Corner Gallery is finally back tonight with PHOTOBOMB

Live art and music to be my wingman.

BY Mathew Bell.

Almost every day, I walk past the Little Wing Corner Gallery at 263 Hay street, Subiaco, Perth. Consequently, I’m always curious about the place- the walls are adorned with murals, some blessings to the lost, others deeply philosophical. The artwork screams rebellious creativity. But it’s the ice-cream pink walls that catch my eye and provoke my interest. Because of this, I’m regularly smiling as I walk past this space and often find myself wondering why it hasn’t been rented yet. As it turns out, the Corner Gallery is back with a Photobomb art exhibition, September 1st at 8 pm, and it’s set to be a big one.

No longer will I need to shield the glare with my hands as my nose skims the front door glass, always leaving a mark. Now I won’t be compelled to squint through the heavily tinted windows to appease my curiosity of the unknown. I can finally get inside for an easy $10 entry fee!

What am I getting for this fee? I ask myself whilst pulling out my wallet, producing a cartoon moth that is clearly malnourished. Not only am I buying the hype of this glorious space coming back to life, I’m also attending to see five artists paint live, five great photographer’s prints, and three local bands.

The five artists aren’t only creating on the spot, they are also competing, fighting for the crowd’s favour in a glorious battle of contemporary collaboration. On entry, visitors receive a blank bottle cap to drop into their preferred artist’s cup. And if participating in an election that doesn’t end up with a rich and powerful person becoming even more dominant isn’t your flavour, you can always take part in the silent auction. Each artist has even elected five different charities to donate 10% of their sales to, which only sweetens the deal.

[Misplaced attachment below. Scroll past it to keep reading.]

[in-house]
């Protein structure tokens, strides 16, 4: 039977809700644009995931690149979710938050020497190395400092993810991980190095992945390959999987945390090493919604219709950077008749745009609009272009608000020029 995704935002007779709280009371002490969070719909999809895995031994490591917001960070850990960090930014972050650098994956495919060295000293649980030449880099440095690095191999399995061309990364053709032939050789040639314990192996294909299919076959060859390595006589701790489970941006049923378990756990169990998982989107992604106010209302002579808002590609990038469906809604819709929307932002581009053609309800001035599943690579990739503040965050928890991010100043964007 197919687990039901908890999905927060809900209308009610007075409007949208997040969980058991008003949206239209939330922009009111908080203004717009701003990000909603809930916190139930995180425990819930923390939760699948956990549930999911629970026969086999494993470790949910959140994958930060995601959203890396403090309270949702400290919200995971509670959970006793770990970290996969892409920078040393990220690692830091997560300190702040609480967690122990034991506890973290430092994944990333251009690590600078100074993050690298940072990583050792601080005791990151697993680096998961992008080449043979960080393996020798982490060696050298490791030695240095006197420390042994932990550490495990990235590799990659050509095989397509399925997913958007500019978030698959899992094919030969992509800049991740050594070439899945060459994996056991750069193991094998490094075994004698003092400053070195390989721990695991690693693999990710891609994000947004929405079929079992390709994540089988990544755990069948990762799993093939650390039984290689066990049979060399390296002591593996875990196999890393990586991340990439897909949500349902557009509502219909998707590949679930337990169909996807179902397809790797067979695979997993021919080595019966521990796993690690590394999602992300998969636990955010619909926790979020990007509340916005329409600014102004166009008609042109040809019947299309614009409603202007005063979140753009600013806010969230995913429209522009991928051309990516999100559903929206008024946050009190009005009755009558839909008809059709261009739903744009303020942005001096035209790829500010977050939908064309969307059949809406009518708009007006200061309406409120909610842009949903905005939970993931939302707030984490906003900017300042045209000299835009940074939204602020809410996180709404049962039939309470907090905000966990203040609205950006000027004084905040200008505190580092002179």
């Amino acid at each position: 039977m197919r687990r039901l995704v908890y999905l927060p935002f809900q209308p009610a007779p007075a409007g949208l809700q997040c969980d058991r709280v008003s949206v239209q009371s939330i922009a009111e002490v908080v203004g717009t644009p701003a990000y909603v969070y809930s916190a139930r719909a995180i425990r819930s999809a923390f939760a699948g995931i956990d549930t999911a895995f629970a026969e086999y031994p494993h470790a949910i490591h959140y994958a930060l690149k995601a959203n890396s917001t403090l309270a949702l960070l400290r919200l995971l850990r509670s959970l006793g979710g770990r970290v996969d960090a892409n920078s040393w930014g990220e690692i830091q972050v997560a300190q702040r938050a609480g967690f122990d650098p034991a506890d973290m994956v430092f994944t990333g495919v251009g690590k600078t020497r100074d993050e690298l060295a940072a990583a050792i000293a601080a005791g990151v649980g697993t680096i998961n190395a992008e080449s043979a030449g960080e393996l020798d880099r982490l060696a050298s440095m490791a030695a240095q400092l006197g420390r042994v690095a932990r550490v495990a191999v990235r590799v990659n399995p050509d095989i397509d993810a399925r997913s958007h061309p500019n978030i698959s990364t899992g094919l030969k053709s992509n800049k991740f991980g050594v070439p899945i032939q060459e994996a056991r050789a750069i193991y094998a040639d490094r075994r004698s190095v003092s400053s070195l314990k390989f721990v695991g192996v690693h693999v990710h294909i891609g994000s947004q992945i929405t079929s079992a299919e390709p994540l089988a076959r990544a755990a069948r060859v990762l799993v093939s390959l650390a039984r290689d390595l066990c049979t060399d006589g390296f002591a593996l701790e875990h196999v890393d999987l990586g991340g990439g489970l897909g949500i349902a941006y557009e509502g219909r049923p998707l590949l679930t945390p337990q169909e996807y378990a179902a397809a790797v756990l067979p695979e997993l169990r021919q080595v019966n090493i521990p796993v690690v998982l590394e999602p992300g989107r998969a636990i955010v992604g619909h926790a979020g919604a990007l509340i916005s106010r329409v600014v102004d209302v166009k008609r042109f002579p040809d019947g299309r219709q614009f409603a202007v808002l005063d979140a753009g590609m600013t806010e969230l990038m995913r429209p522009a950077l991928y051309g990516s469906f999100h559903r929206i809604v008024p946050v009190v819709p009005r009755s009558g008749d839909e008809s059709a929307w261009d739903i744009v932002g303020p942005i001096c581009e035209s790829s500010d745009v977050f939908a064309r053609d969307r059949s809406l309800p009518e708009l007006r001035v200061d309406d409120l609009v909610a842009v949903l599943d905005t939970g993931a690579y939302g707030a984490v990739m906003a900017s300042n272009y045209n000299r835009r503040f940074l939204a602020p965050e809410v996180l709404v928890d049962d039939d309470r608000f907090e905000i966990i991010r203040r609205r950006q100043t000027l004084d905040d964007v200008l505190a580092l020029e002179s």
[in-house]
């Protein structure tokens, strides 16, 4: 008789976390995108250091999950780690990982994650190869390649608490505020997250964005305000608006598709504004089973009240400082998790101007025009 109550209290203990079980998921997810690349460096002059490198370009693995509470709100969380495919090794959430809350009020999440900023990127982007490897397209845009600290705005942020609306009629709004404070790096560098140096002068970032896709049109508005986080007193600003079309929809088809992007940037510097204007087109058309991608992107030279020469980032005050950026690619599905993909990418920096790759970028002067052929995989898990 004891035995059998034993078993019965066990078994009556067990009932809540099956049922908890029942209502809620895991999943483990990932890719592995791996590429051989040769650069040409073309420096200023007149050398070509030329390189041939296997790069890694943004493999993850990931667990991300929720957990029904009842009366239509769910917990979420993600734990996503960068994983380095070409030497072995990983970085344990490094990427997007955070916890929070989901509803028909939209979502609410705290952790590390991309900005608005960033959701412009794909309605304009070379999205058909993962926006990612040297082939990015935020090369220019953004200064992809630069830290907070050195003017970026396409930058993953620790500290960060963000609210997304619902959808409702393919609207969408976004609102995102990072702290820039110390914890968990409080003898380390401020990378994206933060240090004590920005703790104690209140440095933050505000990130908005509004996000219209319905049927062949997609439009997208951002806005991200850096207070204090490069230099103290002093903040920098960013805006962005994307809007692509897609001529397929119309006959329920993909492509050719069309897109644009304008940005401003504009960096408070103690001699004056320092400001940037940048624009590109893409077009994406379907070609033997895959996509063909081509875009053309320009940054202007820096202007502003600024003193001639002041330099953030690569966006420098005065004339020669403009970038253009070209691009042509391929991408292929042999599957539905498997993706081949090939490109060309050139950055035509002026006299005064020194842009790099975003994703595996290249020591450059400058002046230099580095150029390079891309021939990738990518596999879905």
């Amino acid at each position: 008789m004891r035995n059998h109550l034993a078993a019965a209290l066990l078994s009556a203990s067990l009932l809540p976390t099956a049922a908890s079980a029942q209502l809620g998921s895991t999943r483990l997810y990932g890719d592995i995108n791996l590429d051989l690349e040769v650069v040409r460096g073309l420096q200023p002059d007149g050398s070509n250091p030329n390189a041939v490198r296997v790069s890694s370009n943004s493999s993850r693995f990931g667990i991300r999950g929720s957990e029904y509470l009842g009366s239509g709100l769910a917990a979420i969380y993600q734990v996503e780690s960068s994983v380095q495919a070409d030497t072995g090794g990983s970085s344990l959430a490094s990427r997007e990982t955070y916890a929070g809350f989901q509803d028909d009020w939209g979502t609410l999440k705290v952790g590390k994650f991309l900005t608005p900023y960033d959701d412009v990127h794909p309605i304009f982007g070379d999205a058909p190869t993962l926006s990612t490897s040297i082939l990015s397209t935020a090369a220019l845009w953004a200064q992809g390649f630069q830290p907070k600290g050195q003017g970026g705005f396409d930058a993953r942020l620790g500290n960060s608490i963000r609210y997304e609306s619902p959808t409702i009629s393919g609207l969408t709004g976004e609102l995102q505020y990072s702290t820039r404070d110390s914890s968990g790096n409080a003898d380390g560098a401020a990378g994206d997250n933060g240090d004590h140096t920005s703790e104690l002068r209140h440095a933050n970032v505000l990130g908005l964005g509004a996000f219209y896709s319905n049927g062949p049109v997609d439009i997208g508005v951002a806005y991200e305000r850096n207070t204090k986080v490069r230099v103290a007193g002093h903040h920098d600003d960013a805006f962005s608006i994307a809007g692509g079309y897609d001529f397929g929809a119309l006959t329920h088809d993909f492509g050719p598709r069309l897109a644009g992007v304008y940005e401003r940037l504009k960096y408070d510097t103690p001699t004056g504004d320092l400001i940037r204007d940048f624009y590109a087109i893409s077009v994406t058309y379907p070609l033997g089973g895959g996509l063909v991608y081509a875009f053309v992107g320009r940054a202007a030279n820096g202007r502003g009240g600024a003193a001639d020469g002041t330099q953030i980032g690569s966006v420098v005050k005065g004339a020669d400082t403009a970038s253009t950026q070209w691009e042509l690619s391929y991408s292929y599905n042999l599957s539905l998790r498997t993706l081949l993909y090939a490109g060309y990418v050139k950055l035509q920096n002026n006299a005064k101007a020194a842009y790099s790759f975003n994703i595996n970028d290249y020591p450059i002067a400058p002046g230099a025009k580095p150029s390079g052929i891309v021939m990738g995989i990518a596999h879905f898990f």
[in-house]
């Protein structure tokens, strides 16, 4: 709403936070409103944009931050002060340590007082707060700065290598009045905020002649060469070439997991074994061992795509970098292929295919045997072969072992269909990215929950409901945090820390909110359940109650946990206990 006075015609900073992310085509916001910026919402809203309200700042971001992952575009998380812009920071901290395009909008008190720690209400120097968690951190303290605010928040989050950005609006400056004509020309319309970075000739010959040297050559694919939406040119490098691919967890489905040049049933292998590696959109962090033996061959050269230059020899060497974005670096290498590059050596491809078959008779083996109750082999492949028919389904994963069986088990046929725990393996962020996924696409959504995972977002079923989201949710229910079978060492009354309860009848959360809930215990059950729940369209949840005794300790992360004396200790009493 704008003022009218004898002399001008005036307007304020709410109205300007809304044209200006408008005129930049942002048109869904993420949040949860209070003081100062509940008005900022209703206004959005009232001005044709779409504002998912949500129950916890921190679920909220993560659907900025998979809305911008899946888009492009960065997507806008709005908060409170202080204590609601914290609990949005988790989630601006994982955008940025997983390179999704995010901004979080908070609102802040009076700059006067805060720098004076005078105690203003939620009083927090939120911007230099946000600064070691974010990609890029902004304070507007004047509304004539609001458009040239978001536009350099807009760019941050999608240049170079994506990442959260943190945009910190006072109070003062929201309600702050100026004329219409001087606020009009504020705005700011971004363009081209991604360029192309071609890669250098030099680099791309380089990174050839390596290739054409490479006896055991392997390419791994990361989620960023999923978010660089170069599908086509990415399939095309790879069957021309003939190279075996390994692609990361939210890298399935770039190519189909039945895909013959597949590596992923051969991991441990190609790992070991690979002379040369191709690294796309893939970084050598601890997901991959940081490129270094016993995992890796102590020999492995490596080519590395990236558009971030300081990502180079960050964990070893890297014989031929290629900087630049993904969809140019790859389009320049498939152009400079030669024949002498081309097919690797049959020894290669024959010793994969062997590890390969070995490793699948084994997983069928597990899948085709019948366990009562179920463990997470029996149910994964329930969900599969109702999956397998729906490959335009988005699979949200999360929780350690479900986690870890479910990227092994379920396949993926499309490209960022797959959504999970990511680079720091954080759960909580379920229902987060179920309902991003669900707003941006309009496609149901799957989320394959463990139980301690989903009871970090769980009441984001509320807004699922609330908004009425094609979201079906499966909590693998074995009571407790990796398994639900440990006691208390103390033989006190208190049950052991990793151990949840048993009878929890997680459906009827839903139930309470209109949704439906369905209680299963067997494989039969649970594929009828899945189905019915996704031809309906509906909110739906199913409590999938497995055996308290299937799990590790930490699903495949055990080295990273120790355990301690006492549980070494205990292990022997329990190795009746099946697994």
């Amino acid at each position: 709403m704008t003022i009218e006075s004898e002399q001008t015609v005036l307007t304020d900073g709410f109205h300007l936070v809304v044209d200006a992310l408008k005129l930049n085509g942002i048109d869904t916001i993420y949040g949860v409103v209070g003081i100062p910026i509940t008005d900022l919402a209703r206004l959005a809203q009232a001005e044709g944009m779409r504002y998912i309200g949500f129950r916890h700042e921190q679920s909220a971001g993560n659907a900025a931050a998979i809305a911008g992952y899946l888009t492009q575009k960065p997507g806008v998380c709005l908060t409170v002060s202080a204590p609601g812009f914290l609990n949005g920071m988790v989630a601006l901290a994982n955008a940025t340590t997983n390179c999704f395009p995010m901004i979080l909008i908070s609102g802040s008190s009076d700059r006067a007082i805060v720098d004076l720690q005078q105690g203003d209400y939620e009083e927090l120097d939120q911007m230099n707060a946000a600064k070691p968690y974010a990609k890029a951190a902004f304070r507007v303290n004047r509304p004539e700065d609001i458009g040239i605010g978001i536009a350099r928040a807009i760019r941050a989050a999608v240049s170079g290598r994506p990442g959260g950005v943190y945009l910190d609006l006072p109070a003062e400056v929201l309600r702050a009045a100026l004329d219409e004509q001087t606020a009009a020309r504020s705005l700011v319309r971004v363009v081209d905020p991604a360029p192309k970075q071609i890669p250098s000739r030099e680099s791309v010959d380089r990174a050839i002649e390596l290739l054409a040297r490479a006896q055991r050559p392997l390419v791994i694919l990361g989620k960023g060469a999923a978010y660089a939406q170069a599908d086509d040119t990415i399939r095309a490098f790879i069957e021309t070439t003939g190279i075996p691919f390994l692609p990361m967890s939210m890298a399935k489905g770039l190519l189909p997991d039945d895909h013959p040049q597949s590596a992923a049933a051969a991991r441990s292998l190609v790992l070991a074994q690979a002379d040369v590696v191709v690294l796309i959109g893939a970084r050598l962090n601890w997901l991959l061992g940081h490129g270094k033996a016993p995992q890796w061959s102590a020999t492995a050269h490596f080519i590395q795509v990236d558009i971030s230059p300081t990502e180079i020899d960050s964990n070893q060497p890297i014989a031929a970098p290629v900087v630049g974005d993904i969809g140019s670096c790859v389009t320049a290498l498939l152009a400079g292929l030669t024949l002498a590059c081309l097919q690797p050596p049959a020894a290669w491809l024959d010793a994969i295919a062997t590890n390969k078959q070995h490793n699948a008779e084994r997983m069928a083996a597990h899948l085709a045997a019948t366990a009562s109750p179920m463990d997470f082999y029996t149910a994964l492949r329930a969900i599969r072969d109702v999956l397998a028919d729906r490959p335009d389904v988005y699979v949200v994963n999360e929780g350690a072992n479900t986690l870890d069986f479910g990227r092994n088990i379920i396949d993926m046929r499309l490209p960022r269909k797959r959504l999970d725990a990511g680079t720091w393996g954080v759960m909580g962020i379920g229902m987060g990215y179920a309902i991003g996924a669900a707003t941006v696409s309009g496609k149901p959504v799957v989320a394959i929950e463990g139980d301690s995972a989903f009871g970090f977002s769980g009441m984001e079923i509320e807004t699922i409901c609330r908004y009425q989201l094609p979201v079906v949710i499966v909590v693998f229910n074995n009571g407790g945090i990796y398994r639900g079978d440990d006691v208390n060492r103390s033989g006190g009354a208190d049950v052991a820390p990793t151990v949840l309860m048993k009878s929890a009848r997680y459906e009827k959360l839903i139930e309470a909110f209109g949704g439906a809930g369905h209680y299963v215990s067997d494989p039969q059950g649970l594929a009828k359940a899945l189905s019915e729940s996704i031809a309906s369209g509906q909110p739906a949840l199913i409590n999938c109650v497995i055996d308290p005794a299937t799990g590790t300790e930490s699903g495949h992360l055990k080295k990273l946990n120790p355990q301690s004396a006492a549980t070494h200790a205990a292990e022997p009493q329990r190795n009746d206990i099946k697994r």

The three bands for the night start with grunge induced rock band, Candy Guts. Western Kinsmen of the Sun bring some lovely brain melting psych, and Marmalade Mama falls somewhere pleasantly between. Searching through the five photographer’s social media links, I look forward to viewing their work in and amongst the chaos. In addition, I’m intrigued to see how these prints will partner with the atmosphere of the bands, artists and a well-behaved mob of friends flocking to this popular event.

With all these networks coming together in a comfy space, locals are bound to bump into someone they haven’t met before. At the same time, I’m eager to observe how this collaboration achieves so many different tastes in one consumable, party sized snack. Not being a local I expect to nervously introduce myself to a handful of people and awkwardly determine whether it’s appropriate to talk to others. Thankfully, there’s loud music and art to be my wingman.

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